HARRISBURG — For two Harrisburg sisters, going to work every day means getting to spend time with an old member of the family — a grocery store that’s been in the family for more than 30 years.
Jackie Colley and Jan Sublett grew up working and hanging out in Price’s Grocery in Harrisburg, a store owned by their parents, Jean and Jack. Then 15 years ago, the two women purchased the store from their parents as well as their brother and sister-in-law, who had later owned the store with Jean and Jack.
“They were choosing to retire,” Sublett said. “And our kids had gotten older where we were more available to work outside the home.”
The sisters changed the name from Price’s Grocery to C&S Grocery but changed little else about the family business.
“The only thing that changed was adding the Carhartts,” said Colley, referring to the Carhartt clothing that is kept in one of the upstairs rooms. “Other than that, it’s kind of the same.”
Even though Colley and Sublett have been running things for 15 years, people still occasionally refer to the store by its former name.
“Almost every night when I run checks, there will be a check in there to Price’s Grocery,” Sublett said. “We’ve been here 15 years, and they still write them to Price’s Grocery.”
C&S Grocery is the only local option for shopping, so the store stocks a variety of items besides groceries.
“We carry the full line of groceries, and then we sell feed — cattle feed and dog food,” Colley said. “We have hardware upstairs and the Carhartts upstairs. And of course liquor — everything a grocery store would have.”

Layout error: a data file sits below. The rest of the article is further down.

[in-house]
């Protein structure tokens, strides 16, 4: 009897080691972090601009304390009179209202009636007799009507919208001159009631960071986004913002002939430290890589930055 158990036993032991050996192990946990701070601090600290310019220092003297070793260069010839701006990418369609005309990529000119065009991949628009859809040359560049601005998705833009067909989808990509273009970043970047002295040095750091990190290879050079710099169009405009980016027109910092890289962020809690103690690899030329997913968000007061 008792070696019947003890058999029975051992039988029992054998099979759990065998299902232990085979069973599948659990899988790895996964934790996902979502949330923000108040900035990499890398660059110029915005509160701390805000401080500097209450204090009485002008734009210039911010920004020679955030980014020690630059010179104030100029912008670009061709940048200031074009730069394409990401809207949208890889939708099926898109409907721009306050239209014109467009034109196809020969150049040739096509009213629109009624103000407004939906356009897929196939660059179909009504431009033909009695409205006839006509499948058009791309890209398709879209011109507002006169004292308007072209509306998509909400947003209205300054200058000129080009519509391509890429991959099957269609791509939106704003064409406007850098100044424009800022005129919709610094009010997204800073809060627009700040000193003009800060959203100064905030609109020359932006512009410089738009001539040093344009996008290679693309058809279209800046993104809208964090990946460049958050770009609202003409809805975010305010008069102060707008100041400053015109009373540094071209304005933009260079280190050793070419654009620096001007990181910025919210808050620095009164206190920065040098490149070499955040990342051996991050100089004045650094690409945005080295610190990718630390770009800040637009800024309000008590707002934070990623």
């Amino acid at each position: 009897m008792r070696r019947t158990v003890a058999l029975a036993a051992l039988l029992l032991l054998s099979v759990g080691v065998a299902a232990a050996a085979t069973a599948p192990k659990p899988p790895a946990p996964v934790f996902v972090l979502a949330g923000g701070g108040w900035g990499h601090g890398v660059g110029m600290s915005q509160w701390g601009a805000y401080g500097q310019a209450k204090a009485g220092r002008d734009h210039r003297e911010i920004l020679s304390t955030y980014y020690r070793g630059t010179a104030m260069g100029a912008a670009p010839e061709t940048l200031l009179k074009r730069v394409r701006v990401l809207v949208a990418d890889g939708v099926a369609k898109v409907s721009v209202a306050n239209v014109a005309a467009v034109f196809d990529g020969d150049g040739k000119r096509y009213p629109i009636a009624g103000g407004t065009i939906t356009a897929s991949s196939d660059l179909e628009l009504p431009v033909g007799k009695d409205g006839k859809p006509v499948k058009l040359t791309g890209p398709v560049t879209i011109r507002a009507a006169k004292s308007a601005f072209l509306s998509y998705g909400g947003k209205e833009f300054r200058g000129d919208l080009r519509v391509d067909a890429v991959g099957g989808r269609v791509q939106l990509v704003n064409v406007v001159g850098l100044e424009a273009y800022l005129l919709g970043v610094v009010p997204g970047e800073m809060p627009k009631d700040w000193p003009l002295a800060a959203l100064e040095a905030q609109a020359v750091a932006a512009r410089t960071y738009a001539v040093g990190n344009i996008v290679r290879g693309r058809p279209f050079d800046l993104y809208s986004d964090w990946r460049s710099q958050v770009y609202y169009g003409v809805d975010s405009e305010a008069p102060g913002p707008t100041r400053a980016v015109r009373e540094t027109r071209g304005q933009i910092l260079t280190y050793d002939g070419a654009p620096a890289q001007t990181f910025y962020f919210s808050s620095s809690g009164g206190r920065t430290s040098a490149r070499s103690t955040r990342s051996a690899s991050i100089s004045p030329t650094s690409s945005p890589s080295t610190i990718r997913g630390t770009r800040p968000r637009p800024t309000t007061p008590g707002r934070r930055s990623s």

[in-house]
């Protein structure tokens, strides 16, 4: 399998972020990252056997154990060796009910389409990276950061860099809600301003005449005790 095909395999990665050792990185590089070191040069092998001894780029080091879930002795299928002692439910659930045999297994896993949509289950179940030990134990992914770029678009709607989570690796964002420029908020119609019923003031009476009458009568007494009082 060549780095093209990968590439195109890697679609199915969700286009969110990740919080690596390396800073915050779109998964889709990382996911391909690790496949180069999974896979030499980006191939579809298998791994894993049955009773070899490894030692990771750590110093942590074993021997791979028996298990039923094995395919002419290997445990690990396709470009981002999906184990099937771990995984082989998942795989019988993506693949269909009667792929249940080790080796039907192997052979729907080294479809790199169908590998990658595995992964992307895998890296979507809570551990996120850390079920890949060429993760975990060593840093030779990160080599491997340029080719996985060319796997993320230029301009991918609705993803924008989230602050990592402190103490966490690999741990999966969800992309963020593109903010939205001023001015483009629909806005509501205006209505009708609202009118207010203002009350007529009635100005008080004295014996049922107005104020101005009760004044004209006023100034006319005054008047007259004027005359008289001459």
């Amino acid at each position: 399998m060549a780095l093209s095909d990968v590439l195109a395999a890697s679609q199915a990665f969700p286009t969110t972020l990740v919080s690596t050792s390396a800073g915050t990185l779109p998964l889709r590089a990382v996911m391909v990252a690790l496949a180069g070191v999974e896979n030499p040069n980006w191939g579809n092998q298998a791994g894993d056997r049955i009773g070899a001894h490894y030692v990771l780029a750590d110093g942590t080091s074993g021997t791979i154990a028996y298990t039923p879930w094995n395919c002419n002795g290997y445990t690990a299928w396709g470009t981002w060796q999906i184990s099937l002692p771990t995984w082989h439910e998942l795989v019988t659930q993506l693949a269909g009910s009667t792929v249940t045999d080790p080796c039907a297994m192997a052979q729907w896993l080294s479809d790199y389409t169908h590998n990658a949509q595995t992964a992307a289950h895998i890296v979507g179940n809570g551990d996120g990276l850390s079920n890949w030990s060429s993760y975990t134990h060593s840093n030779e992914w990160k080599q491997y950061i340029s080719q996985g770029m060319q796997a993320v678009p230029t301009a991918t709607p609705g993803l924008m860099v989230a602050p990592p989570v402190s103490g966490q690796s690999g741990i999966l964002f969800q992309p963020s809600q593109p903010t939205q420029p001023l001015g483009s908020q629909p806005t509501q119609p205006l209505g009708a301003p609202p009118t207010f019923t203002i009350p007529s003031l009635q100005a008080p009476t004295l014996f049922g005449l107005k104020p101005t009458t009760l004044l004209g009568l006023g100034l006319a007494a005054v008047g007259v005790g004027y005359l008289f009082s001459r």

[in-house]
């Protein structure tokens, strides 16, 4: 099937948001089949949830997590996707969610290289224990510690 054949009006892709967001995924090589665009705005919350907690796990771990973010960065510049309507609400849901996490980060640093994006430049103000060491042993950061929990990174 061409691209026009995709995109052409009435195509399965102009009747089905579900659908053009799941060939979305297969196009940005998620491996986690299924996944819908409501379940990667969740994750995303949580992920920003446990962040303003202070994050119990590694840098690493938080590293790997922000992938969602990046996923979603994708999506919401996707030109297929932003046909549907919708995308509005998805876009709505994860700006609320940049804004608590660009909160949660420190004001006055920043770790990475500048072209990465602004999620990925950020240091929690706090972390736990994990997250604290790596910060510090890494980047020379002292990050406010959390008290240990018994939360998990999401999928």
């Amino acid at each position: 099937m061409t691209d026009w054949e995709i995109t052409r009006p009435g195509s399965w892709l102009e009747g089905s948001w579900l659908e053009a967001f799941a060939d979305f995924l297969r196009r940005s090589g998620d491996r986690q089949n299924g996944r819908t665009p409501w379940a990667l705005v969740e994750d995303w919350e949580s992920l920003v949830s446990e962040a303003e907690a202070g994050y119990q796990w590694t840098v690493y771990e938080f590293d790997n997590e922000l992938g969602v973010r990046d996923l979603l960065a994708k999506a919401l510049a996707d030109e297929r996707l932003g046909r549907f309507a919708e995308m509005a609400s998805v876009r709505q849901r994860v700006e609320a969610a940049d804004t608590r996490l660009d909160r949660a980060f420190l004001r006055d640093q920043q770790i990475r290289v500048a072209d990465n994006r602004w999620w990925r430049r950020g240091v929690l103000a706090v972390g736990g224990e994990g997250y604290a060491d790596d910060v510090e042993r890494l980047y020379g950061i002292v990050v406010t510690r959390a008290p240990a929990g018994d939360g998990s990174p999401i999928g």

More than providing for the material needs of the people of Harrisburg, the store plays another important role in the town — a social role.
“People just like to come here to see one another as well as shop,” Sublett said.
“We’re definitely the information center,” Colley added. “Like if the weather’s bad, people call and ask if we’re having school. Sometimes we know and sometimes we don’t. They call for a lot of different information.”
Both sisters agreed that their favorite part of the store was getting to work with the public.
“You just get to hear all kinds of things and see all kinds of things,” Colley said. "It keeps it interesting.”
After more than 30 years in the family, the store holds many fond memories and has come to mean a lot to both sisters.
“The store is kind of part of our family it seems like,” Colley said. “We’ve been in business so long it seems like it’s part of us. Someday I’m sure we probably won’t have it, and that will be strange. Our children grew up with us having it. I grew up with my parents having it. It will be kind of strange if that day comes when none of us have it.”